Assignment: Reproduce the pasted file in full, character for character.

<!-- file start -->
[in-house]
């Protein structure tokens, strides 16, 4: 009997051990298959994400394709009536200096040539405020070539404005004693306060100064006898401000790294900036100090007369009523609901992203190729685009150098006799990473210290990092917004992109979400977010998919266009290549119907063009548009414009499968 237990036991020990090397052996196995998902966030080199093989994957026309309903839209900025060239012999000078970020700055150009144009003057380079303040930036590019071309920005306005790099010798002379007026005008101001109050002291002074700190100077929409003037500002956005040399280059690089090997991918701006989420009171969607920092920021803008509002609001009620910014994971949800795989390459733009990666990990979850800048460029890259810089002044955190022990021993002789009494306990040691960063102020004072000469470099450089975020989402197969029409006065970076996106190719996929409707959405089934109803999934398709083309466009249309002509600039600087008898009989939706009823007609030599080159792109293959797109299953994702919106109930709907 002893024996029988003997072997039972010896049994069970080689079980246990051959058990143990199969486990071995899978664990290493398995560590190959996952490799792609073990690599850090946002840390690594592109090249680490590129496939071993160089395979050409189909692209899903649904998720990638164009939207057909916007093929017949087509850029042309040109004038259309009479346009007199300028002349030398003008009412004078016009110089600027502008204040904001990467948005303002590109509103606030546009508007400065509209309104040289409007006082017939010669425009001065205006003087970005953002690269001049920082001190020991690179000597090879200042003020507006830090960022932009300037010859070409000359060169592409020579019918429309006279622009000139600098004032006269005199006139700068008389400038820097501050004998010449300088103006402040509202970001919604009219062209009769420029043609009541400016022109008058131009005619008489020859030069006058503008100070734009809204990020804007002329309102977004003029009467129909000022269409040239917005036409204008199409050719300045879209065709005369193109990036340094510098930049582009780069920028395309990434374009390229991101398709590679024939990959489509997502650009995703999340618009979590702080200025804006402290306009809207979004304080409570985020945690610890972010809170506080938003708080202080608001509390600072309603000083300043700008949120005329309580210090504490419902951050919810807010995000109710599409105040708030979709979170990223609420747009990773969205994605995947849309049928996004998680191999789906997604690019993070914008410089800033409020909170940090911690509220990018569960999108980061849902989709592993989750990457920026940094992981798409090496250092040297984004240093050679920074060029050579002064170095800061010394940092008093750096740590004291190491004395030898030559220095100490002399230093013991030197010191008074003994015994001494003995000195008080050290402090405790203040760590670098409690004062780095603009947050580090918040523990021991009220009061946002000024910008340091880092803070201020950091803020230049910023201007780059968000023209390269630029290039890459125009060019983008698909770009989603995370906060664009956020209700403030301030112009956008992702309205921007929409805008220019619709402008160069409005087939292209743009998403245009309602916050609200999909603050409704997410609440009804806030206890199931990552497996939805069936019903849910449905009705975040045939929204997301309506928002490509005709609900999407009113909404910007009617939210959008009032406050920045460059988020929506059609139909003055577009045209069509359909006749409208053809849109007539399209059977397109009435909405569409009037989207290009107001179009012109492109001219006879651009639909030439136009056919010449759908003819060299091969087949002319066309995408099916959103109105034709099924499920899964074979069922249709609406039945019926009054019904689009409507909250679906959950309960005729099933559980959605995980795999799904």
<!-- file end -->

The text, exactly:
[in-house]
């Protein structure tokens, strides 16, 4: 009997051990298959994400394709009536200096040539405020070539404005004693306060100064006898401000790294900036100090007369009523609901992203190729685009150098006799990473210290990092917004992109979400977010998919266009290549119907063009548009414009499968 237990036991020990090397052996196995998902966030080199093989994957026309309903839209900025060239012999000078970020700055150009144009003057380079303040930036590019071309920005306005790099010798002379007026005008101001109050002291002074700190100077929409003037500002956005040399280059690089090997991918701006989420009171969607920092920021803008509002609001009620910014994971949800795989390459733009990666990990979850800048460029890259810089002044955190022990021993002789009494306990040691960063102020004072000469470099450089975020989402197969029409006065970076996106190719996929409707959405089934109803999934398709083309466009249309002509600039600087008898009989939706009823007609030599080159792109293959797109299953994702919106109930709907 002893024996029988003997072997039972010896049994069970080689079980246990051959058990143990199969486990071995899978664990290493398995560590190959996952490799792609073990690599850090946002840390690594592109090249680490590129496939071993160089395979050409189909692209899903649904998720990638164009939207057909916007093929017949087509850029042309040109004038259309009479346009007199300028002349030398003008009412004078016009110089600027502008204040904001990467948005303002590109509103606030546009508007400065509209309104040289409007006082017939010669425009001065205006003087970005953002690269001049920082001190020991690179000597090879200042003020507006830090960022932009300037010859070409000359060169592409020579019918429309006279622009000139600098004032006269005199006139700068008389400038820097501050004998010449300088103006402040509202970001919604009219062209009769420029043609009541400016022109008058131009005619008489020859030069006058503008100070734009809204990020804007002329309102977004003029009467129909000022269409040239917005036409204008199409050719300045879209065709005369193109990036340094510098930049582009780069920028395309990434374009390229991101398709590679024939990959489509997502650009995703999340618009979590702080200025804006402290306009809207979004304080409570985020945690610890972010809170506080938003708080202080608001509390600072309603000083300043700008949120005329309580210090504490419902951050919810807010995000109710599409105040708030979709979170990223609420747009990773969205994605995947849309049928996004998680191999789906997604690019993070914008410089800033409020909170940090911690509220990018569960999108980061849902989709592993989750990457920026940094992981798409090496250092040297984004240093050679920074060029050579002064170095800061010394940092008093750096740590004291190491004395030898030559220095100490002399230093013991030197010191008074003994015994001494003995000195008080050290402090405790203040760590670098409690004062780095603009947050580090918040523990021991009220009061946002000024910008340091880092803070201020950091803020230049910023201007780059968000023209390269630029290039890459125009060019983008698909770009989603995370906060664009956020209700403030301030112009956008992702309205921007929409805008220019619709402008160069409005087939292209743009998403245009309602916050609200999909603050409704997410609440009804806030206890199931990552497996939805069936019903849910449905009705975040045939929204997301309506928002490509005709609900999407009113909404910007009617939210959008009032406050920045460059988020929506059609139909003055577009045209069509359909006749409208053809849109007539399209059977397109009435909405569409009037989207290009107001179009012109492109001219006879651009639909030439136009056919010449759908003819060299091969087949002319066309995408099916959103109105034709099924499920899964074979069922249709609406039945019926009054019904689009409507909250679906959950309960005729099933559980959605995980795999799904």